I am announcing today the Government's intention in principle to abolish the remaining eight Government Offices, subject to the satisfactory resolution of consequential issues through the Spending Review.
The final decisions on the future of the Government Offices, including arrangements for closure and for the transfer of on-going functions, will be made at the end of the Spending Review in the autumn.
The Government Offices are not a legal entity. They act on behalf of 13 Government Departments and are staffed by Civil Servants from these Departments. Communities and Local Government is the biggest contributor to Government Offices providing 41 per cent and 33 per cent of funds and staff respectively in 2010/11. The Home Office; Departments for Education; Business, Innovation and Skills; Environment, Food and Rural Affairs, and Transport are also employers of Government Office staff.
We are making good progress with our programme of radical reform to reduce the burden of bureaucracy on local authorities and businesses, including removing the inflated local government performance regime and doing away with the unnecessary regional tier. Consequently many of the functions Government Offices undertook are no longer necessary. By announcing our intention in principle now, we will further progress our programme of reform, allow staff, councils and departments to take account of this, and make an earlier start in the Spending Review on securing savings for the public purse.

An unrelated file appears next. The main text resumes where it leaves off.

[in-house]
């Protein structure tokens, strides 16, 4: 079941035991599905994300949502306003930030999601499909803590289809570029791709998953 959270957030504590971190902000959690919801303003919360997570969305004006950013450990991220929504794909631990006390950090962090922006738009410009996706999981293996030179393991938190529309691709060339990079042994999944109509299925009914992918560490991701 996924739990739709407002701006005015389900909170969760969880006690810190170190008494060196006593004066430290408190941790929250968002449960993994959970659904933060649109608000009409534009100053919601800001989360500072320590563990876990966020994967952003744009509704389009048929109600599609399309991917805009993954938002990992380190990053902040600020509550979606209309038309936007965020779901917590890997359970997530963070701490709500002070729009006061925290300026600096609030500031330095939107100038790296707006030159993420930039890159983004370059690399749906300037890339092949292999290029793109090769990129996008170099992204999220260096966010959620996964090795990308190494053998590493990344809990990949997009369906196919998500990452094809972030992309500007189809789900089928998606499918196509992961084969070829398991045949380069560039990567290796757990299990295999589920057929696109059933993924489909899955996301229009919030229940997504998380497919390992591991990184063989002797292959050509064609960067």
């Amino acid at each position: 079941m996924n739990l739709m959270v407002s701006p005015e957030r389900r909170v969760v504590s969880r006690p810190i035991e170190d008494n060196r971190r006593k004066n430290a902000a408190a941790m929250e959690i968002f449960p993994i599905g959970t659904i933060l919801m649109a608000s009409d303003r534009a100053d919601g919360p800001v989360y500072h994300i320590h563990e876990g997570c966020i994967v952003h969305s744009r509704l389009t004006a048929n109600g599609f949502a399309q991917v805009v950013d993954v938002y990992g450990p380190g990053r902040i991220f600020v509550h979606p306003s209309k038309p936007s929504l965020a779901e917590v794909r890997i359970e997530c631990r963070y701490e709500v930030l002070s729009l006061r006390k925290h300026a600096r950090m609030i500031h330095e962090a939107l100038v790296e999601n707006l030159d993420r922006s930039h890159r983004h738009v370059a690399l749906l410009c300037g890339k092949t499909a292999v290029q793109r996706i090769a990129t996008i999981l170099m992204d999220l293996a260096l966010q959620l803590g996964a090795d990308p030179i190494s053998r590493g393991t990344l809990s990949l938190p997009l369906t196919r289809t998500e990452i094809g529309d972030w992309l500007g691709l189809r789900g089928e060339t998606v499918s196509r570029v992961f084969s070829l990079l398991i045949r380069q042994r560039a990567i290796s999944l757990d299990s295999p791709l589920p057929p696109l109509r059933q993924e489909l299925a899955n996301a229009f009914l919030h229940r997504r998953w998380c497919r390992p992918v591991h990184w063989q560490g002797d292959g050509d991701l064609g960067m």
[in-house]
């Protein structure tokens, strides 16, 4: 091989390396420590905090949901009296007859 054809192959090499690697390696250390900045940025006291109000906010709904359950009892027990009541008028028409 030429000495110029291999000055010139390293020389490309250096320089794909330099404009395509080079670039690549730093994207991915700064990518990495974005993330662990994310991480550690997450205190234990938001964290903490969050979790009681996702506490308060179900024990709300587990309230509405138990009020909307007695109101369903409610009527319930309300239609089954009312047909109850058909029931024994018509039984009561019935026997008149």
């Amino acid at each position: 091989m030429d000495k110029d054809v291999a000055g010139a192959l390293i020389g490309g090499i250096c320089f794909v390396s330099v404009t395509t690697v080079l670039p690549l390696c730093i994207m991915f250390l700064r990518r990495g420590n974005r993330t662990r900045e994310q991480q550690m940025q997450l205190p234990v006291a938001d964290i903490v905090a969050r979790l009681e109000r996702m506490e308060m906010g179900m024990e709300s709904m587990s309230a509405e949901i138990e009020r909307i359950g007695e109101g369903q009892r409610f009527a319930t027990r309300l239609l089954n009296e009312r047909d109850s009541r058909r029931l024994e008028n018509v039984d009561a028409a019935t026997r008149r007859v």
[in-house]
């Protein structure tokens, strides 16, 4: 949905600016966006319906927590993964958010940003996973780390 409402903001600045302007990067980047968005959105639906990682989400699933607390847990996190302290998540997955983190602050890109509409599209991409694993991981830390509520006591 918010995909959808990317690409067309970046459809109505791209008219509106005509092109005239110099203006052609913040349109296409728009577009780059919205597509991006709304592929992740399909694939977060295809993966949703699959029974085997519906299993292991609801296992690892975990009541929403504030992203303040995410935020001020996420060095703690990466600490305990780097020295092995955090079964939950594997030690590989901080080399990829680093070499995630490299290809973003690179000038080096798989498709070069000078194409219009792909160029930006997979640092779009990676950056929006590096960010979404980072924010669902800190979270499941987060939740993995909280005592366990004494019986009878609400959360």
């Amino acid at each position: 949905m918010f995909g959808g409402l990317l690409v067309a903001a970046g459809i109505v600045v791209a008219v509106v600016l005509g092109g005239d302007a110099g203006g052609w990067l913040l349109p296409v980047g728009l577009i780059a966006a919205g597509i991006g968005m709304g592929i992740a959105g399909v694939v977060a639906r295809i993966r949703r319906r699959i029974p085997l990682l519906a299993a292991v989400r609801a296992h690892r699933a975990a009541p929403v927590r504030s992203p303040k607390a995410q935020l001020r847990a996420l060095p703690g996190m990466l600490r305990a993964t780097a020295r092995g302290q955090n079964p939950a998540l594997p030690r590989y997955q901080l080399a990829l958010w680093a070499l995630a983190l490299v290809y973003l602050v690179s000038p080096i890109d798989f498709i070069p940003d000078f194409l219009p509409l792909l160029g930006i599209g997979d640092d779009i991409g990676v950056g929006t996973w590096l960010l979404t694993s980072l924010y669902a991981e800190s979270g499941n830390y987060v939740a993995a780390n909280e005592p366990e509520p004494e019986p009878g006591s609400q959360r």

I believe that the original intentions behind the establishment of the Government Offices for the Regions (to join up different Departmental teams outside London into a 'one stop shop) have been lost. Such functions are no longer necessary in an internet age and given the Coalition Government's commitment to genuine decentralisation and devolution of power.
There are, however, some Government Office functions, such as arrangements for resilience and civil contingencies, which will need to continue. The Spending Review process will be used to test which activities currently carried out by the Government Offices should continue, and to decide the most cost-effective on-going arrangements.
The Spending Review will also consider arrangements for the redeployment or release of Government Office staff, and for sharing as appropriate the savings, costs, assets and liabilities arising from the decision.